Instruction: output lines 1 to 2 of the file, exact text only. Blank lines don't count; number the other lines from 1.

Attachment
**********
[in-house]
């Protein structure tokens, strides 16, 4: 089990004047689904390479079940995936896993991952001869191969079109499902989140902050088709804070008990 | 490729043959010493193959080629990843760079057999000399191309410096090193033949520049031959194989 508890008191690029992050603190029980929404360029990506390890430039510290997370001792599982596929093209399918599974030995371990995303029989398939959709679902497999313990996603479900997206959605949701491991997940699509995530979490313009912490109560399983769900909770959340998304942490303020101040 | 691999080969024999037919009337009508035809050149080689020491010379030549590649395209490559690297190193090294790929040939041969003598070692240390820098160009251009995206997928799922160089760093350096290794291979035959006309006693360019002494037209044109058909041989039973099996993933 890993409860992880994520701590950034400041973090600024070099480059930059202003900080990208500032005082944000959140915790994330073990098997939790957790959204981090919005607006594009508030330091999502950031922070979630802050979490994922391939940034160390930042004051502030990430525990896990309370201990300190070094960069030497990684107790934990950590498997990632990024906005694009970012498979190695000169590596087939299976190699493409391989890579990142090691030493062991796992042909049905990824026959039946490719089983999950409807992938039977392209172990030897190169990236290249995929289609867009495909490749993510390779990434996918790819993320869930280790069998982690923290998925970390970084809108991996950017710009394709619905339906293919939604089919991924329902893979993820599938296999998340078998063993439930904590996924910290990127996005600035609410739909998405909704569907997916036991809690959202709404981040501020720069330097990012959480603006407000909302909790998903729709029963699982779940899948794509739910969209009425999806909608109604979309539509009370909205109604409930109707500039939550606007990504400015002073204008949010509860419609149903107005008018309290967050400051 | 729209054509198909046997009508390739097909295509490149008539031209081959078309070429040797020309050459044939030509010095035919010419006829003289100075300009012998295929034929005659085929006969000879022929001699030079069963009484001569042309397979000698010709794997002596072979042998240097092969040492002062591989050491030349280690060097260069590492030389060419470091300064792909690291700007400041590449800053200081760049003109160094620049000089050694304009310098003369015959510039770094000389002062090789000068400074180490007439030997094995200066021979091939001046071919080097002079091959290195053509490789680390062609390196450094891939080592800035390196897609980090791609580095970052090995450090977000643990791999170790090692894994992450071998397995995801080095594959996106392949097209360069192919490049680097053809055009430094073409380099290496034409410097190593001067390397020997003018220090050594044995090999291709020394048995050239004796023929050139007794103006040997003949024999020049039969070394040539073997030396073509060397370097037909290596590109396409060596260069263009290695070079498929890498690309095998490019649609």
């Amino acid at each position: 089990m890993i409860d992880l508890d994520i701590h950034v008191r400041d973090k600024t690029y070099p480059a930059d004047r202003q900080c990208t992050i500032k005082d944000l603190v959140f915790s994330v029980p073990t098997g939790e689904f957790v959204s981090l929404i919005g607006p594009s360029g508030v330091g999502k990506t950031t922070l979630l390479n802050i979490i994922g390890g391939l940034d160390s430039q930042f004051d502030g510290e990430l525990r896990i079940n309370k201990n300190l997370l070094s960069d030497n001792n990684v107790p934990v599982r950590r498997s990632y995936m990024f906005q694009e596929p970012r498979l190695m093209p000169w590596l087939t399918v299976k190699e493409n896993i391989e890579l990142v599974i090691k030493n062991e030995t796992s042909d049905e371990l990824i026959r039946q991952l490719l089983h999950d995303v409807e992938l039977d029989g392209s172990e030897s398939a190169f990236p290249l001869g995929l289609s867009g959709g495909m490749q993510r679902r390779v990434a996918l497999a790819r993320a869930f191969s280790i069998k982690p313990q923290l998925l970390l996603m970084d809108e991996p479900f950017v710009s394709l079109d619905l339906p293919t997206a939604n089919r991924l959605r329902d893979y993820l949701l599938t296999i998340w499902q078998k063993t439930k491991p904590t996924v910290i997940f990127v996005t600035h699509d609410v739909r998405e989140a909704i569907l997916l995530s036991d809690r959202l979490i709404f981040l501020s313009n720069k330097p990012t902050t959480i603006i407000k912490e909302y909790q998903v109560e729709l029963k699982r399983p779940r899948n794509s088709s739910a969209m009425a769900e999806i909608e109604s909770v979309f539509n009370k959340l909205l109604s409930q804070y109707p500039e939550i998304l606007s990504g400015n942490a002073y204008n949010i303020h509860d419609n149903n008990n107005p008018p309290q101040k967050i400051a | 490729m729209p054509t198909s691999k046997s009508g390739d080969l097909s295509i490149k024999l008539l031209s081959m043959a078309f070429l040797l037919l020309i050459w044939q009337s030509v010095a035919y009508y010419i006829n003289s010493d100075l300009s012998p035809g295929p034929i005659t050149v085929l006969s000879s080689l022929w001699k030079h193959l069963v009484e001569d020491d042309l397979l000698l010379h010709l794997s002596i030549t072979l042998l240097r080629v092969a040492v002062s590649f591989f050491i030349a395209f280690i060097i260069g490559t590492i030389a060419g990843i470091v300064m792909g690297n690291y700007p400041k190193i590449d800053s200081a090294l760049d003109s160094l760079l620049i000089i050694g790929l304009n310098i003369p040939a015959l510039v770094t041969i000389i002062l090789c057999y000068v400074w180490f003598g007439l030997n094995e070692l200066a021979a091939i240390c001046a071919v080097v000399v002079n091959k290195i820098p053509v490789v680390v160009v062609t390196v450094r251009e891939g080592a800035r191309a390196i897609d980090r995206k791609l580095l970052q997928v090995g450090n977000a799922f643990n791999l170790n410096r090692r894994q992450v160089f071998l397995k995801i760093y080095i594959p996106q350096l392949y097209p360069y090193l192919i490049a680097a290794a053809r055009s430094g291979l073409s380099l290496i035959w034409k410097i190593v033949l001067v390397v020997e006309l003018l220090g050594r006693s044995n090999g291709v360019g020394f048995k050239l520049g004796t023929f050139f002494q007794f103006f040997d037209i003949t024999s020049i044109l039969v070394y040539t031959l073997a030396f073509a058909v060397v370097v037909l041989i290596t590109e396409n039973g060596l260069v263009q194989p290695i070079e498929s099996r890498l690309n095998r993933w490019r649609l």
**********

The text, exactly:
[in-house]
């Protein structure tokens, strides 16, 4: 089990004047689904390479079940995936896993991952001869191969079109499902989140902050088709804070008990 | 490729043959010493193959080629990843760079057999000399191309410096090193033949520049031959194989 508890008191690029992050603190029980929404360029990506390890430039510290997370001792599982596929093209399918599974030995371990995303029989398939959709679902497999313990996603479900997206959605949701491991997940699509995530979490313009912490109560399983769900909770959340998304942490303020101040 | 691999080969024999037919009337009508035809050149080689020491010379030549590649395209490559690297190193090294790929040939041969003598070692240390820098160009251009995206997928799922160089760093350096290794291979035959006309006693360019002494037209044109058909041989039973099996993933 890993409860992880994520701590950034400041973090600024070099480059930059202003900080990208500032005082944000959140915790994330073990098997939790957790959204981090919005607006594009508030330091999502950031922070979630802050979490994922391939940034160390930042004051502030990430525990896990309370201990300190070094960069030497990684107790934990950590498997990632990024906005694009970012498979190695000169590596087939299976190699493409391989890579990142090691030493062991796992042909049905990824026959039946490719089983999950409807992938039977392209172990030897190169990236290249995929289609867009495909490749993510390779990434996918790819993320869930280790069998982690923290998925970390970084809108991996950017710009394709619905339906293919939604089919991924329902893979993820599938296999998340078998063993439930904590996924910290990127996005600035609410739909998405909704569907997916036991809690959202709404981040501020720069330097990012959480603006407000909302909790998903729709029963699982779940899948794509739910969209009425999806909608109604979309539509009370909205109604409930109707500039939550606007990504400015002073204008949010509860419609149903107005008018309290967050400051 | 729209054509198909046997009508390739097909295509490149008539031209081959078309070429040797020309050459044939030509010095035919010419006829003289100075300009012998295929034929005659085929006969000879022929001699030079069963009484001569042309397979000698010709794997002596072979042998240097092969040492002062591989050491030349280690060097260069590492030389060419470091300064792909690291700007400041590449800053200081760049003109160094620049000089050694304009310098003369015959510039770094000389002062090789000068400074180490007439030997094995200066021979091939001046071919080097002079091959290195053509490789680390062609390196450094891939080592800035390196897609980090791609580095970052090995450090977000643990791999170790090692894994992450071998397995995801080095594959996106392949097209360069192919490049680097053809055009430094073409380099290496034409410097190593001067390397020997003018220090050594044995090999291709020394048995050239004796023929050139007794103006040997003949024999020049039969070394040539073997030396073509060397370097037909290596590109396409060596260069263009290695070079498929890498690309095998490019649609």